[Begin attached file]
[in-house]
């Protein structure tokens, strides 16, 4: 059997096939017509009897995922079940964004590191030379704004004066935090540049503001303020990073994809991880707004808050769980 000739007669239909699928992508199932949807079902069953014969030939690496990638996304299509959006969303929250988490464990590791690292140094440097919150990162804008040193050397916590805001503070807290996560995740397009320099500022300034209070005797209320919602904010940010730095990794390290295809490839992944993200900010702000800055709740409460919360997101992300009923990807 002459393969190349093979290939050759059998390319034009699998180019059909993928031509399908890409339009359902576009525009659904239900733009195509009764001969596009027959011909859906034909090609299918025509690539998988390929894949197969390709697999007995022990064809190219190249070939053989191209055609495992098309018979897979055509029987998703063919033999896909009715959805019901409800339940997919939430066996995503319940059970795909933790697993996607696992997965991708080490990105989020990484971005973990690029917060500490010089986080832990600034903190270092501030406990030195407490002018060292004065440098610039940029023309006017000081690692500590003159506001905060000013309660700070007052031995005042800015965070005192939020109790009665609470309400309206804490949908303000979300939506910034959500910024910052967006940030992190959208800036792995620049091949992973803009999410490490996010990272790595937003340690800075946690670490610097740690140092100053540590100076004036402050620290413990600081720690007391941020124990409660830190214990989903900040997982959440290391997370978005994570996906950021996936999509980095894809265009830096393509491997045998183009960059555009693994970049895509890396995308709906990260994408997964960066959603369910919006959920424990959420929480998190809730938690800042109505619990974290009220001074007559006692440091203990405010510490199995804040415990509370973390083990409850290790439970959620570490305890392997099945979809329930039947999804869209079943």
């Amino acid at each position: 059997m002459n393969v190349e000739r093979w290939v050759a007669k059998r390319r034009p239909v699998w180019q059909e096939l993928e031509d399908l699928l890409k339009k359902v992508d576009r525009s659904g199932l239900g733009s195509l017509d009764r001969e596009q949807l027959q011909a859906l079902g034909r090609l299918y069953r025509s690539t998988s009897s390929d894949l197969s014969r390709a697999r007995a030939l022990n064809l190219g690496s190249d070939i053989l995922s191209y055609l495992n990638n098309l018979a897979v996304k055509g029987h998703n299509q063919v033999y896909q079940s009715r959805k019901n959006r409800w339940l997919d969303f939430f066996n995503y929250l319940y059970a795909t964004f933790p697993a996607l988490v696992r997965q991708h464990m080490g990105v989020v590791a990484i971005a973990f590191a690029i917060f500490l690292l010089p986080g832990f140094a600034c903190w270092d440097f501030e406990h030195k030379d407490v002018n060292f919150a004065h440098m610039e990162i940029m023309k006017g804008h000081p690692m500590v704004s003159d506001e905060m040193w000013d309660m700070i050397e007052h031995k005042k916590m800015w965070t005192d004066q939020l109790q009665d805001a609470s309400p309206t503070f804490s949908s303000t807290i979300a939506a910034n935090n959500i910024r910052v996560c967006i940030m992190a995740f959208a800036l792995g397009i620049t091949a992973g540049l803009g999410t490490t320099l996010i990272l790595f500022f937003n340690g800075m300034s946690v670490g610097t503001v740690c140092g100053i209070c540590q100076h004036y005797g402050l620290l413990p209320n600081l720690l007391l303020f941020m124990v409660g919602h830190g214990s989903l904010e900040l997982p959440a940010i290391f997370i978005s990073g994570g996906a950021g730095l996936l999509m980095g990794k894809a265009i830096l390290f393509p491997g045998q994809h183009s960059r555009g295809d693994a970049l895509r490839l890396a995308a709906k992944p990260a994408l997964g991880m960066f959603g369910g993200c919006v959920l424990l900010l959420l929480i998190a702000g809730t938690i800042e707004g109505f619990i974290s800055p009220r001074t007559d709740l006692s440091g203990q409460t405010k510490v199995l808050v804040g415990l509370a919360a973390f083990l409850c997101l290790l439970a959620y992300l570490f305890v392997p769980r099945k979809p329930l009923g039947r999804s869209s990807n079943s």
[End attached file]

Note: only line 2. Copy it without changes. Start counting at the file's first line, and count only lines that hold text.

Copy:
């Protein structure tokens, strides 16, 4: 059997096939017509009897995922079940964004590191030379704004004066935090540049503001303020990073994809991880707004808050769980 000739007669239909699928992508199932949807079902069953014969030939690496990638996304299509959006969303929250988490464990590791690292140094440097919150990162804008040193050397916590805001503070807290996560995740397009320099500022300034209070005797209320919602904010940010730095990794390290295809490839992944993200900010702000800055709740409460919360997101992300009923990807 002459393969190349093979290939050759059998390319034009699998180019059909993928031509399908890409339009359902576009525009659904239900733009195509009764001969596009027959011909859906034909090609299918025509690539998988390929894949197969390709697999007995022990064809190219190249070939053989191209055609495992098309018979897979055509029987998703063919033999896909009715959805019901409800339940997919939430066996995503319940059970795909933790697993996607696992997965991708080490990105989020990484971005973990690029917060500490010089986080832990600034903190270092501030406990030195407490002018060292004065440098610039940029023309006017000081690692500590003159506001905060000013309660700070007052031995005042800015965070005192939020109790009665609470309400309206804490949908303000979300939506910034959500910024910052967006940030992190959208800036792995620049091949992973803009999410490490996010990272790595937003340690800075946690670490610097740690140092100053540590100076004036402050620290413990600081720690007391941020124990409660830190214990989903900040997982959440290391997370978005994570996906950021996936999509980095894809265009830096393509491997045998183009960059555009693994970049895509890396995308709906990260994408997964960066959603369910919006959920424990959420929480998190809730938690800042109505619990974290009220001074007559006692440091203990405010510490199995804040415990509370973390083990409850290790439970959620570490305890392997099945979809329930039947999804869209079943």